NASA spot mammoth asteroid to hit Earth’s orbit five days before X-mas
Asteroid Alert: NASA spots a huge asteroid hurtling towards the Earth and will hit Earth's orbit soon
A huge asteroid was spotted by NASA that is hurtling towards earth at a speed of 26,843 miles per hour. The mammoth asteroid is known as 216258 2006 WH1, 450 metres wide. It is due for its dangerously close approach to our home planet by December 20 that is five days before Christmas. If it hits the earth the rock that is the size same size as the World Trade Centre would cause a significant amount of damage and mass extinction.
The asteroid’s course could be influenced by a natural phenomenon known as the Yarkovsky effect(The Yarkovsky effect is a force acting on a rotating body in space caused by the anisotropic emission of thermal photons, which carry momentum). The effect occurs when the gentle force of sunlight edges an asteroid either way of its natural course. Scientists have been using the Yarkovsky effect, to estimate the most accurate determination of an asteroid’s orbit to date.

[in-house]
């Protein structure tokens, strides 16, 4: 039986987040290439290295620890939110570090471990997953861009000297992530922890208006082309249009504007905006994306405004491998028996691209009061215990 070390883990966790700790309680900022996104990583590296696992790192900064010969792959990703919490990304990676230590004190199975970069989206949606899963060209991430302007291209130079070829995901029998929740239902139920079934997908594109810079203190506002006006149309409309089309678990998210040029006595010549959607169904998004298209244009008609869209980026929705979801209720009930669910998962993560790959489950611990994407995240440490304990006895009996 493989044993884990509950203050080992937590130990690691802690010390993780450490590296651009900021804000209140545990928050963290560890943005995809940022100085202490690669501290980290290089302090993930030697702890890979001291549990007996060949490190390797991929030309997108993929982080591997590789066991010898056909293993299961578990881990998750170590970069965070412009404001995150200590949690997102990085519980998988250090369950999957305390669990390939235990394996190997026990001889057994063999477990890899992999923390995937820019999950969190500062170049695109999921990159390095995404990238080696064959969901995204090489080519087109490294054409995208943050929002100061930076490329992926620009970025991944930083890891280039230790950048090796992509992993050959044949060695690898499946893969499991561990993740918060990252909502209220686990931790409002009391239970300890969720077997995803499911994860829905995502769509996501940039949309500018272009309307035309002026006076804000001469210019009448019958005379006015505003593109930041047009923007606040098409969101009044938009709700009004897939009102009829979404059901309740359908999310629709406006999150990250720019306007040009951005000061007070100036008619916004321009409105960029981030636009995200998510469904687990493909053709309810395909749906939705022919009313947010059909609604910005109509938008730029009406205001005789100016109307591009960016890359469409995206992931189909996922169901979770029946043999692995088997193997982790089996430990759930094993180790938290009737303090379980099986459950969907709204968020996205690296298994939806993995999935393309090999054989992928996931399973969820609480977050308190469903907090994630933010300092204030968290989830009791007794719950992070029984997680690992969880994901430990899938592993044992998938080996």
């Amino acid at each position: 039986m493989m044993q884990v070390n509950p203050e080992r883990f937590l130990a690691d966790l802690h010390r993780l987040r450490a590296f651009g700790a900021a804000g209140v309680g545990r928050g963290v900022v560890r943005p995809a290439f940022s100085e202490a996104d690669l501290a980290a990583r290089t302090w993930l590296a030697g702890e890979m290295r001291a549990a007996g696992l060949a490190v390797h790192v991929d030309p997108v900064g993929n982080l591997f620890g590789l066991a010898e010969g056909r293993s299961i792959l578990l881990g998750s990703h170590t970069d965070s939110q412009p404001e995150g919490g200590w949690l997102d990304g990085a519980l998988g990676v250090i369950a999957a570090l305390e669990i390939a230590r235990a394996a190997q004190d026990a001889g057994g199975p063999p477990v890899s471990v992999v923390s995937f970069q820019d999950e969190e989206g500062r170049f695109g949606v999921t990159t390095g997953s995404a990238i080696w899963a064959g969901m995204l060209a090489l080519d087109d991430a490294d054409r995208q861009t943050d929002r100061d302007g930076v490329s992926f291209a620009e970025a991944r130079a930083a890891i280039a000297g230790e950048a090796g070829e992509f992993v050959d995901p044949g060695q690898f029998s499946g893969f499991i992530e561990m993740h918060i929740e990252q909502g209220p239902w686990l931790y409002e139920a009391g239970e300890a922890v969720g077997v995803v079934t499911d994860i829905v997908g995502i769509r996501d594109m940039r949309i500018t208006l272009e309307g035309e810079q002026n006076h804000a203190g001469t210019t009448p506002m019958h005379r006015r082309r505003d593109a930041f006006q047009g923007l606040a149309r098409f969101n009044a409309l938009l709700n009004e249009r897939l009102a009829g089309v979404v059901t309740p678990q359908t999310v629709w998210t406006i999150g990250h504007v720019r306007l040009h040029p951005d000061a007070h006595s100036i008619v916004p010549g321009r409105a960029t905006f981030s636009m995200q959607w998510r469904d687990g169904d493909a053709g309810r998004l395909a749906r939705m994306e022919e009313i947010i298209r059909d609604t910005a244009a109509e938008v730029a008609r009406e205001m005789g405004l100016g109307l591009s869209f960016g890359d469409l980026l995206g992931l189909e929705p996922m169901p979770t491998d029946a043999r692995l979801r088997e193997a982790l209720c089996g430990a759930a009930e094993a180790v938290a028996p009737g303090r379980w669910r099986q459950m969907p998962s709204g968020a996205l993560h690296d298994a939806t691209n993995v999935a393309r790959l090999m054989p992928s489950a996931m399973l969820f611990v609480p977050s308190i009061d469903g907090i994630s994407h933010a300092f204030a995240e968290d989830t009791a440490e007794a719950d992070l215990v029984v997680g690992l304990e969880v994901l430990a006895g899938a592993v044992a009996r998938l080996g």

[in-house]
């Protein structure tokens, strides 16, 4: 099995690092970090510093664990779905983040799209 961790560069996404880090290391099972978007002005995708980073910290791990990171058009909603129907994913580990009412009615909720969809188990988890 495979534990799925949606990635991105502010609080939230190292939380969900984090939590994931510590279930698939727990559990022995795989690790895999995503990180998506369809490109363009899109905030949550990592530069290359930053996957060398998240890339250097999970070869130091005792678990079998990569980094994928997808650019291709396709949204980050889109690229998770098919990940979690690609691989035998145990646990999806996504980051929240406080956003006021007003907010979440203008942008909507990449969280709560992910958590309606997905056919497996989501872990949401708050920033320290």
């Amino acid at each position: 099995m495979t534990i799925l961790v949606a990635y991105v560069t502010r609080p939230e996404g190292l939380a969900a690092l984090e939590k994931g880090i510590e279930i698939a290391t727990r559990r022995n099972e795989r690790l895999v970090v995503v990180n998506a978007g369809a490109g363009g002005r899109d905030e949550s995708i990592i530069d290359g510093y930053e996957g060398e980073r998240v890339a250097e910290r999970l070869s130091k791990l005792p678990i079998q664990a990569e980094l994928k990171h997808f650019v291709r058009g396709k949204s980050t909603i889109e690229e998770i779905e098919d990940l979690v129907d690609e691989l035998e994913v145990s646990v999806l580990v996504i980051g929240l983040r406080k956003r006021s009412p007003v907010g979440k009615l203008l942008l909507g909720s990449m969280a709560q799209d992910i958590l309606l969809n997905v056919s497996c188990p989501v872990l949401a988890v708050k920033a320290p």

Asteroids larger than approximately 35 metres across pose a threat to a town or city, this meaning that 216258 2006 WH1’s 540-metre diameter would likely cause havoc across the globe. The asteroid hasn’t yet been measured on the Torino Impact Hazard Scale, but will likely be listed as a serious threat when and if it is added.
A version of the Torino Scale was presented to the United Nations in 1995. A ten on the scale means a collision is certain, capable of causing a global climatic catastrophe. A one on the scale corresponds to a routine or normal discovery.
Organisations like NASA and the European Space Agency (ESA) keep a watchful eye on NEOs passing close to Earth. NEOs are all comets and asteroids whose orbits approach Earth’s path around the Sun. A NEO includes an asteroid, meteoroid or comet orbiting the Sun within 18,600,000 miles, 30 million km, of Earth’s orbit.